2) 3rd Downs & Joe Ganz - Prior to the Gator Bowl I touted Nebraska's efficiency on 3rd down as a primary advantage they held over the Tigers. In that game, Nebraska was below their season average, converting 7 of 19 attempts but that still doubled up Clemson who went 3 of 16 on third down including nine straight failures to convert.

Here's where it gets interesting. Last year Nebraska wasn't significantly worse on 3rd down than they were this year, 42.69% against 47.49%, but they were in much better positions to convert overall. In 2007 Nebraska faced 171 third downs on the season. On 56 of those third downs Callahan's Huskers faced three yards or fewer to convert or 32.7% of their attempts. In 2008 only 28% of Nebraska's third down snaps--51 out of 179--were of the "and short" variety. Furthermore, the 2008 Huskers saw 89 third down attempts of 7-yards or more (49.7%) while the 2007 Huskers only had 68 out of 171 (39.7%) third down snaps in the "and long" range. Yet, despite the fact that the Huskers were generally "on schedule" more in 2007, the 2008 team converted at a nearly 5% better clip.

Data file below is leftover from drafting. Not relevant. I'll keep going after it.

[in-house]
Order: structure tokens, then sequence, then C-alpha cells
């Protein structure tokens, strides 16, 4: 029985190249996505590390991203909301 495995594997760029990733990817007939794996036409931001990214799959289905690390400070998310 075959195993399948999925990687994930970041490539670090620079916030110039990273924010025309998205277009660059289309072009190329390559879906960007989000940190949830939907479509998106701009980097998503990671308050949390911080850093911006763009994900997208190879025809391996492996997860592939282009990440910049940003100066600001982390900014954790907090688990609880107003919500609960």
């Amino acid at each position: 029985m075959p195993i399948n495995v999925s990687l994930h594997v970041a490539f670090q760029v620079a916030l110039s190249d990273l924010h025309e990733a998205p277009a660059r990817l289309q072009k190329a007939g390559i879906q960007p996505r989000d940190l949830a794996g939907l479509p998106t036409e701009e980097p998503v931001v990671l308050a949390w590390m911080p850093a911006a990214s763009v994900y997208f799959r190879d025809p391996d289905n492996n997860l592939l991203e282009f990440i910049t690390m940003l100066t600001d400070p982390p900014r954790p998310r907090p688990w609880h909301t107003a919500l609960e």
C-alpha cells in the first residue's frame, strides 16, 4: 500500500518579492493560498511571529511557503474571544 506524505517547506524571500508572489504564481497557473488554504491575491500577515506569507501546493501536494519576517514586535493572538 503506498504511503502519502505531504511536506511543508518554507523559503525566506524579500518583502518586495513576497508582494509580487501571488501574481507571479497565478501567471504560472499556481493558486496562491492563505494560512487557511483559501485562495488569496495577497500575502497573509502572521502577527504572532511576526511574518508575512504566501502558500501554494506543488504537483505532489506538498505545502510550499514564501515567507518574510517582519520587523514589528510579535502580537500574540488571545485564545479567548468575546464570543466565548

Why? Tough to say for certain but you can probably give a lot of credit to Joe Ganz and a) his mobility which enabled him to make more plays after his initial reads broke down and b) his familiarity and comfort with the offense. Remember instant check-down Keller? Marlon Lucky's 75 receptions last year sure do.

3) Explosive Running Plays - As noted above Nebraska's rushing totals this year to last weren't eye-poppingly different. Per play the Huskers averaged less than four-tenths of a yard more in 2008 than they did in 2007, hardly a major improvement, but there was one aspect of the running game that was slightly but significantly better.